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Phrases Set to Stun III

Consider the case of Goforth Blythely, famous writer.  His plan for literary immortality is both simple, and ingenious, and may very probably work. Time will tell.

He has put all his hopes into one magnum opus, or rather, more of a "tiny opus,"-- but even the word opus itself may be too large.

The work is called:  "I Tend to Aphorism." 

It is, so far as I know, the only book in English (or any other language) for which the title of the book represents the book's entire content.

Blythely rarely gives interviews, but in the one short interview he gave after the book's release, he made the following remarks:

"I got the idea from the email practice of headlining the message content so that the reader was informed without the necessity of opening up the actual message.  I can let people know about the book via postings and word-of-mouth. Everyone can talk about it without embarrassment, because not much reading is involved. I get no royalties, but never have to worry about the book going out of print either.

"The book has absolutely nothing in it to criticize other than it's brevity. Yet,  it's message is clear and ironic. Since my whole purpose for writing it was to become well-known forever, I have avoided all the nonsense of having to struggle with grammar, plot, etc., and of being relegated to the ranks of a particular, time, place, generation, or genre.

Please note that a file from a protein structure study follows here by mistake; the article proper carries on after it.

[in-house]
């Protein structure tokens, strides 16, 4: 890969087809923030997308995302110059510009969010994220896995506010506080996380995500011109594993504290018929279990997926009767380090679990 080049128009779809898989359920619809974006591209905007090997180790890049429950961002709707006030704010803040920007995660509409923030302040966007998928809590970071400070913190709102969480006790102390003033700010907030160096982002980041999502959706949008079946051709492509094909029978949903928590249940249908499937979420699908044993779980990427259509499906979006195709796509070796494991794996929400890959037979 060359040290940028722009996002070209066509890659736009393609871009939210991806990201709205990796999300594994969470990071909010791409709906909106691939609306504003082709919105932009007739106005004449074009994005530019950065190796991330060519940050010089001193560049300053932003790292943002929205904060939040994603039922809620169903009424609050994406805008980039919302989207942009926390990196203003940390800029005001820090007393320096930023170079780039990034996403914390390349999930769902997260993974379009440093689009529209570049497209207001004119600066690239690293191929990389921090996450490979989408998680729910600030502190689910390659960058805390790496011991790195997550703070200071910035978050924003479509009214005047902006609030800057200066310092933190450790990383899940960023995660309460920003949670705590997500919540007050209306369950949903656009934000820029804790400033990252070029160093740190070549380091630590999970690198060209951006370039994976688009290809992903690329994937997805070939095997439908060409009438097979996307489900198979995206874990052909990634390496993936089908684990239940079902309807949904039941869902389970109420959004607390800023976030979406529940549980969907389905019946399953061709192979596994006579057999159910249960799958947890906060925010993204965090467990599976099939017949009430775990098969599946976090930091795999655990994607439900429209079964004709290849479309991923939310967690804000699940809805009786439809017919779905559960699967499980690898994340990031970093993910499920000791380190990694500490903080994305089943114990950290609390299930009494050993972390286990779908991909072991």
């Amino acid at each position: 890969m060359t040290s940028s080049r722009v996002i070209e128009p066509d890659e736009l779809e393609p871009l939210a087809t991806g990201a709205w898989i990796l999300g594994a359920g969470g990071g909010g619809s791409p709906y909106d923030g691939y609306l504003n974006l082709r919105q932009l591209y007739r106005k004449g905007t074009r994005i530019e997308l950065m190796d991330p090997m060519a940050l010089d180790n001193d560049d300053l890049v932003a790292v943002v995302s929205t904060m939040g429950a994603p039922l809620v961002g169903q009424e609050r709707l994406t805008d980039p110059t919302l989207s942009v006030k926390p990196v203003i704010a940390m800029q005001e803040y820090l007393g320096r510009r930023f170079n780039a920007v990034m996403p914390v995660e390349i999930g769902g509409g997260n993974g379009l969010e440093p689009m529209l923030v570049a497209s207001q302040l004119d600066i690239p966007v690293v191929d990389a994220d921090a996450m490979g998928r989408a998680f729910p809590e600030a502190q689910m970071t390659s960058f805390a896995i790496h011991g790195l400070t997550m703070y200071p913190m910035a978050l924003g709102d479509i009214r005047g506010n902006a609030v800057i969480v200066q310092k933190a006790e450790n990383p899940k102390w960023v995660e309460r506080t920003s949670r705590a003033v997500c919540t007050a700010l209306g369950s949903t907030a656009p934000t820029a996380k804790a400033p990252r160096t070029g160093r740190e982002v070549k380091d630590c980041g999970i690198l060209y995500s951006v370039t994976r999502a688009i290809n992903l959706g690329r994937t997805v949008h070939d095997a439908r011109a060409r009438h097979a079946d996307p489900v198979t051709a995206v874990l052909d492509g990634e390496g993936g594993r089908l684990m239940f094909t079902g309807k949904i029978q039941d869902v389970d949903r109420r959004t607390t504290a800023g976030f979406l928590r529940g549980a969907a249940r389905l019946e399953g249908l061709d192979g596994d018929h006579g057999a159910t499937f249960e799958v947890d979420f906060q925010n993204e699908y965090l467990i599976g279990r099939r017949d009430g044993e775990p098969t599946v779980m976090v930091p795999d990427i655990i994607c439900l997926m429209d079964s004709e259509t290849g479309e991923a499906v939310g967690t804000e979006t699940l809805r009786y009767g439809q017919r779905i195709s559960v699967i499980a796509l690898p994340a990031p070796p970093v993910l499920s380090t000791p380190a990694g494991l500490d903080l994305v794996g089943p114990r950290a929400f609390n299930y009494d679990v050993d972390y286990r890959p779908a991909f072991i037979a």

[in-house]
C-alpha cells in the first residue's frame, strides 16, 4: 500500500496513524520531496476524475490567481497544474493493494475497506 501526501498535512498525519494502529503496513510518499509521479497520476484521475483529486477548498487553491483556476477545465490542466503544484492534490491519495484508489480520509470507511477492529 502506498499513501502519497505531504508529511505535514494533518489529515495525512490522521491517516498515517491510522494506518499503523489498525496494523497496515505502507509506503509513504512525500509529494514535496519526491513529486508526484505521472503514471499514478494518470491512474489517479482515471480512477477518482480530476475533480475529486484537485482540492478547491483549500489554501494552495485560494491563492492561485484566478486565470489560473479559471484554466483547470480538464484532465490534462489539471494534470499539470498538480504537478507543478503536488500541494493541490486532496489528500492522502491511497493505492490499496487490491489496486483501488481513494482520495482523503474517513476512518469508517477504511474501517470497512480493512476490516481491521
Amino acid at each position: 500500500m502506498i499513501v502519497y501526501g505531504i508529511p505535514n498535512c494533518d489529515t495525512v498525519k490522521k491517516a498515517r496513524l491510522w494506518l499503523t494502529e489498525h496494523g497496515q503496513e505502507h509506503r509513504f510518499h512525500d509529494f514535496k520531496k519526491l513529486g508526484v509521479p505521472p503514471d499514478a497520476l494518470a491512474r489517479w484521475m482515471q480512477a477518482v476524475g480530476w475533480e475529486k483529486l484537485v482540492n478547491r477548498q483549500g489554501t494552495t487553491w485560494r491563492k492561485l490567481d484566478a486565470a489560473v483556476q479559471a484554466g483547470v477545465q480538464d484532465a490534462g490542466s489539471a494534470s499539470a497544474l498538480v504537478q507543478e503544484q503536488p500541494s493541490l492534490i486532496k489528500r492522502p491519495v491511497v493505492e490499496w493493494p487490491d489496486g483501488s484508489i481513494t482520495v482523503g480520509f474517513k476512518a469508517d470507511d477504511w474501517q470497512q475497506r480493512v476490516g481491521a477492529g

"To the question: "Is it a novel, poem, or biography?" the answer is yes.

"No one should have any problem recalling "I Tend to Aphorism." by Goforth Blythely. You need only have heard about it to know the work whole. In much the same way that Aristotle is remembered solely because his name begins with "A", I will have achieved immortality as the the writer of the shortest most important book ever written. 

"Someone joked that I could have written just  "Aphorism."  But what sort of book would that be at one-quarter the length, without development, without the uncertainty in the course of words?  It would have been a mere title and not a book."
Cydonia photo: ESA

This is the journal of David Ross
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